BWW Reviews: THE BOOK OF MORMON is Joyfully Irreverent and Surprisingly Uplifting
Press materials for the immaculately hilarious The Book of Mormon tout Ben Brantley of The New York Times as stating that the show is "The best musical of the century." While this zealous hyperbole is conspicuously missing from his online review, I faithfully know that someone somewhere is truly onto something. The reason being is The Book of Mormon, in spite of all of its crass humor and fowl language, features a simplistic yet clever book that is just as satisfying and satiating as its glorious production numbers that range from extraordinary tap to Vaudeville Minstrel show. Every piece of this well-oiled machine, especially Casey Nicholaw's brilliant and overly exaggerated choreography and Scott Pask's both opulent and stark Scenic Design, works impeccably to entertain and surprisingly touch our hearts. Coming from the creators of South Park, Matt Stone and Trey Parker, and the co-creator of AVENUE Q, Robert Lopez, all I expected to find was a raunchy buddy film-esque story. Instead, I found salvation in a musical that embraces sacrilege to teach audiences that regardless of how faithfully we cling to any teachings of any religion, from a differing angle those stories that help us to understand life, our purpose on Earth, death, and get us through the hard times look absurd. Furthermore, The Book of Mormon keenly kneels at the glitzy alter of the church of Broadway. For the observant, this modern musical written in the vein of a Rodgers and Hammerstein classic manages to incorporate references to many golden theatrical properties. Some references are blatant and some are deftly subtle, like the nods to WICKED's "The Wizard and I" in "You And Me (But Mostly Me)." Naturally, as the missionaries in this production are sent to Uganda, THE LION KING becomes ample fodder for the production. Yet, the plot is a contemporized amalgamation of THE SOUND OF MUSIC and THE KING AND I. Somewhat like Anna Leonowens, two fresh-faced Mormon boys traveling to the darkest and most destitute regions of the Third World are being charged with imparting knowledge onto people with beliefs much different than their own. Our young protagonists don't get to butt heads with the King of Siam or Captain Georg von Trapp; instead, they encounter a psychotic warlord general. In the place of the swooning and sweeping romantic plots, we are gifted with an intriguing and unpredictably affecting bromance. Now, I am remiss to say much more about the plot because I just don't want to spoil the fun.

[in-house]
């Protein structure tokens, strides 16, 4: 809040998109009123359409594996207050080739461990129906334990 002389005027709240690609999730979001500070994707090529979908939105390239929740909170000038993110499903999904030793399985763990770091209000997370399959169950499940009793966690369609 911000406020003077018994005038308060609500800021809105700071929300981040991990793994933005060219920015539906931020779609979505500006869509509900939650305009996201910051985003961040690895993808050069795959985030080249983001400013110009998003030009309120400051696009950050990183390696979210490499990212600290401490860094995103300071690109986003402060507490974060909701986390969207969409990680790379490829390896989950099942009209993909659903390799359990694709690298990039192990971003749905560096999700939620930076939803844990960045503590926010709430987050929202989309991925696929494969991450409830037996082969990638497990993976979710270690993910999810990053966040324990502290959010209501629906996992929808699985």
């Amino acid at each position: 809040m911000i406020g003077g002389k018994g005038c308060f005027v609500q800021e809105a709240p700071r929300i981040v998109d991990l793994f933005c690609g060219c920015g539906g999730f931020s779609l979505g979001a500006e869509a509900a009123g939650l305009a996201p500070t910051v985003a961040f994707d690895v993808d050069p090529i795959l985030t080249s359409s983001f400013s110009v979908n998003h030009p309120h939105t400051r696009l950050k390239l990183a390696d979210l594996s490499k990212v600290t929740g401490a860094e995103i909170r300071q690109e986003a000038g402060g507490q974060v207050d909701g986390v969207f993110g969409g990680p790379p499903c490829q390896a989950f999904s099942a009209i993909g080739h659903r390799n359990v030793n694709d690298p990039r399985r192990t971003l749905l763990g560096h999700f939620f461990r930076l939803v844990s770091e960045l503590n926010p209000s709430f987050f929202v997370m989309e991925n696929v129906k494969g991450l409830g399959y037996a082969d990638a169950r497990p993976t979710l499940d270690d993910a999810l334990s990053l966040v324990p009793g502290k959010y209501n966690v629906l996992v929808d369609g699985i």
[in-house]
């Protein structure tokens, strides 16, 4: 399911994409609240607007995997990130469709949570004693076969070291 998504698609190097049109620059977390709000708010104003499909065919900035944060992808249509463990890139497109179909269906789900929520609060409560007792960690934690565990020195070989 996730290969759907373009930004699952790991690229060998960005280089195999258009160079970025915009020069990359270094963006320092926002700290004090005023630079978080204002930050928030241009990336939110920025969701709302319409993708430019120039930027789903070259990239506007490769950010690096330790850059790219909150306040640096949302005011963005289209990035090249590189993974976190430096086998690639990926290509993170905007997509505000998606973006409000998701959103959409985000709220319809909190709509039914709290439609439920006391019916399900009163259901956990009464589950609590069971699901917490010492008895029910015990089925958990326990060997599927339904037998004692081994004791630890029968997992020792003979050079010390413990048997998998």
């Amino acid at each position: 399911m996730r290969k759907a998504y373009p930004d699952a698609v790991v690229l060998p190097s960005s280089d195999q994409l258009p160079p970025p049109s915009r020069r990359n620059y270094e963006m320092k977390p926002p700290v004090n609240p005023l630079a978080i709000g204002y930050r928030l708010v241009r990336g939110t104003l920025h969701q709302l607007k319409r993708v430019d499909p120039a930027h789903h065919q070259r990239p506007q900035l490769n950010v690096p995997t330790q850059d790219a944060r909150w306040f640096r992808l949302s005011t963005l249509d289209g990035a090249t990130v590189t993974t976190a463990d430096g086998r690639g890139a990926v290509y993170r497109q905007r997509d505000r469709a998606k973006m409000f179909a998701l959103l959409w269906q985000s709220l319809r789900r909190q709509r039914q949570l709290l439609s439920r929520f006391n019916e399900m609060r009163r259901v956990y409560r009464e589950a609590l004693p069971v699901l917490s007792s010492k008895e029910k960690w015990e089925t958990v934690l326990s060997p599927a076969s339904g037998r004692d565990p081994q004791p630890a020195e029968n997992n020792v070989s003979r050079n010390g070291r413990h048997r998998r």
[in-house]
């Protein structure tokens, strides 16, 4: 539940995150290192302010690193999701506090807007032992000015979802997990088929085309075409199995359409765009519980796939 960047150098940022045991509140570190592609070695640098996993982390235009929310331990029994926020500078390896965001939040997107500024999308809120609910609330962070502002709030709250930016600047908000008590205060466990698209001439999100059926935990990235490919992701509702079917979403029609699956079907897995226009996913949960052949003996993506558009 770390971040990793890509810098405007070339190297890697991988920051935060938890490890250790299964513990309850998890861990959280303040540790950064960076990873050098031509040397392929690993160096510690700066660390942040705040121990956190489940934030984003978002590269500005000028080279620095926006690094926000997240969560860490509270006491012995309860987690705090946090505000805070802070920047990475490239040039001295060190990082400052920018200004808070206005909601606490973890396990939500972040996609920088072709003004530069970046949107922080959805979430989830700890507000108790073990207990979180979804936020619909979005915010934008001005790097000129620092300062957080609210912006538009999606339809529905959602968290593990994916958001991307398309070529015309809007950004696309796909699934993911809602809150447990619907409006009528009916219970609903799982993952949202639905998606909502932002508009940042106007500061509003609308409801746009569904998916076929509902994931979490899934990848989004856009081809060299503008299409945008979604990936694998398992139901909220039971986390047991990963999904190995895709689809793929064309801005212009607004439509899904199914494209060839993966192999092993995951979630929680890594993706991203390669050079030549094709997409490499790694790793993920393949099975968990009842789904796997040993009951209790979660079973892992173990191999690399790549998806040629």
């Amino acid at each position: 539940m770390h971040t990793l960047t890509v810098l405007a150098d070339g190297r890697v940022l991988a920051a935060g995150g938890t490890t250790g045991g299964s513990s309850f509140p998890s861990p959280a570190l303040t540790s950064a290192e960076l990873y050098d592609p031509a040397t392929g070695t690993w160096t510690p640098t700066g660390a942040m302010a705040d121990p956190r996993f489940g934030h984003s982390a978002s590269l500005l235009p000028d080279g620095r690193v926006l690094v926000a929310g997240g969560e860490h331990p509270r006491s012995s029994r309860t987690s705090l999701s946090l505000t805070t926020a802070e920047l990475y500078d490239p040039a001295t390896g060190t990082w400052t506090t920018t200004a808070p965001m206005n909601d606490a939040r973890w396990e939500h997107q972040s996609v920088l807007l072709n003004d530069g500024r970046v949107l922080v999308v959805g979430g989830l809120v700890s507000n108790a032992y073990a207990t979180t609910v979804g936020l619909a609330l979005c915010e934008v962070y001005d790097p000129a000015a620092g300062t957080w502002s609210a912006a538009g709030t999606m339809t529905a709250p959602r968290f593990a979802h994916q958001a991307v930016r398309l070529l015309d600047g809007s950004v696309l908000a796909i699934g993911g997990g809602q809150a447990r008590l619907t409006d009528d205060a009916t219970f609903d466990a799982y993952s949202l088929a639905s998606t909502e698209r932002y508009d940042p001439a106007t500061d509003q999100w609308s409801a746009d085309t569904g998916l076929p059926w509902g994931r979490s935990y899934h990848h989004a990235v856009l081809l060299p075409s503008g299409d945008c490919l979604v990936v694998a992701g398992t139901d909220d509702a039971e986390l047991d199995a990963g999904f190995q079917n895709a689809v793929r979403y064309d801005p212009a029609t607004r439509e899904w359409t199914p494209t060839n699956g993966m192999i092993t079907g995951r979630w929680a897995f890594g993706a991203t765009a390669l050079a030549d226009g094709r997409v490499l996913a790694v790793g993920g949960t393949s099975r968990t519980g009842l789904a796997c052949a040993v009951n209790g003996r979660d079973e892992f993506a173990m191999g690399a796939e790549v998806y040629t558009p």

Taking on the role of the socially awkward and nerdy Elder Arnold Cunningham is Christopher John O'Neill, who is making his professional debut. He enthusiastically embraces every wacky element of his character, and with the aid of a strong book creates the most likeable character in the history of Musical Theatre. Christopher John O'Neill plays every element of Elder Cunningham to perfection, actually making my eyes mist up during the musical's sweet resolution. Likewise, he often lets his golden pipes be manipulated by his throat and mouth to create humorous effects, especially during the Act I rockshow finale "Man Up," which takes skilled vocal prowess. He fantastically steals the show with performances like "I Am Here for You," "Man Up," "Making Things Up Again," and "Baptize Me."